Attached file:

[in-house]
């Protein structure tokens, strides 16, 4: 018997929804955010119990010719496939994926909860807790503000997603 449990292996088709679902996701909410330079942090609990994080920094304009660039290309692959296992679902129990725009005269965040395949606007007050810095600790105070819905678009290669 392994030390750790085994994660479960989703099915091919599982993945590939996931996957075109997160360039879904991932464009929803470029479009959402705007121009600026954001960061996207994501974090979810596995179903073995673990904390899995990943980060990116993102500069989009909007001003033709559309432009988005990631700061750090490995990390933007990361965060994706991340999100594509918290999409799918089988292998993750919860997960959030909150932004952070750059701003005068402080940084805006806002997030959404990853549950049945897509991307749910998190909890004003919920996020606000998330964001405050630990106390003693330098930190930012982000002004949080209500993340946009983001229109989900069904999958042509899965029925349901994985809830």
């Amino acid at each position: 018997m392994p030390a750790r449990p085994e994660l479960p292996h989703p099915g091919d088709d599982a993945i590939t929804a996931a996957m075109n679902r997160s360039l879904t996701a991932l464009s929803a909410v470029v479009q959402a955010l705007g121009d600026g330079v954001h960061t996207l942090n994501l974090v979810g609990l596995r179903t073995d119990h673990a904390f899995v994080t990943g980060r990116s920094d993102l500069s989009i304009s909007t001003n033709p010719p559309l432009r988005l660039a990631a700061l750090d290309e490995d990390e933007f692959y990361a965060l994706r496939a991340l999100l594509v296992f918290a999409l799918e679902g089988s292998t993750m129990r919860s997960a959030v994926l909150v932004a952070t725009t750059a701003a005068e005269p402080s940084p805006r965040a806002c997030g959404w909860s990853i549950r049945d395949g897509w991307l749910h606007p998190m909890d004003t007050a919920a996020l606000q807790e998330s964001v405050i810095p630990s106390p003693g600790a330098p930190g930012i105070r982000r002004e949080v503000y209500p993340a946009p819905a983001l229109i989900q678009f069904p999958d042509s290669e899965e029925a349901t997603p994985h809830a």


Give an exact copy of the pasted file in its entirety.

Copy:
[in-house]
């Protein structure tokens, strides 16, 4: 018997929804955010119990010719496939994926909860807790503000997603 449990292996088709679902996701909410330079942090609990994080920094304009660039290309692959296992679902129990725009005269965040395949606007007050810095600790105070819905678009290669 392994030390750790085994994660479960989703099915091919599982993945590939996931996957075109997160360039879904991932464009929803470029479009959402705007121009600026954001960061996207994501974090979810596995179903073995673990904390899995990943980060990116993102500069989009909007001003033709559309432009988005990631700061750090490995990390933007990361965060994706991340999100594509918290999409799918089988292998993750919860997960959030909150932004952070750059701003005068402080940084805006806002997030959404990853549950049945897509991307749910998190909890004003919920996020606000998330964001405050630990106390003693330098930190930012982000002004949080209500993340946009983001229109989900069904999958042509899965029925349901994985809830």
């Amino acid at each position: 018997m392994p030390a750790r449990p085994e994660l479960p292996h989703p099915g091919d088709d599982a993945i590939t929804a996931a996957m075109n679902r997160s360039l879904t996701a991932l464009s929803a909410v470029v479009q959402a955010l705007g121009d600026g330079v954001h960061t996207l942090n994501l974090v979810g609990l596995r179903t073995d119990h673990a904390f899995v994080t990943g980060r990116s920094d993102l500069s989009i304009s909007t001003n033709p010719p559309l432009r988005l660039a990631a700061l750090d290309e490995d990390e933007f692959y990361a965060l994706r496939a991340l999100l594509v296992f918290a999409l799918e679902g089988s292998t993750m129990r919860s997960a959030v994926l909150v932004a952070t725009t750059a701003a005068e005269p402080s940084p805006r965040a806002c997030g959404w909860s990853i549950r049945d395949g897509w991307l749910h606007p998190m909890d004003t007050a919920a996020l606000q807790e998330s964001v405050i810095p630990s106390p003693g600790a330098p930190g930012i105070r982000r002004e949080v503000y209500p993340a946009p819905a983001l229109i989900q678009f069904p999958d042509s290669e899965e029925a349901t997603p994985h809830a």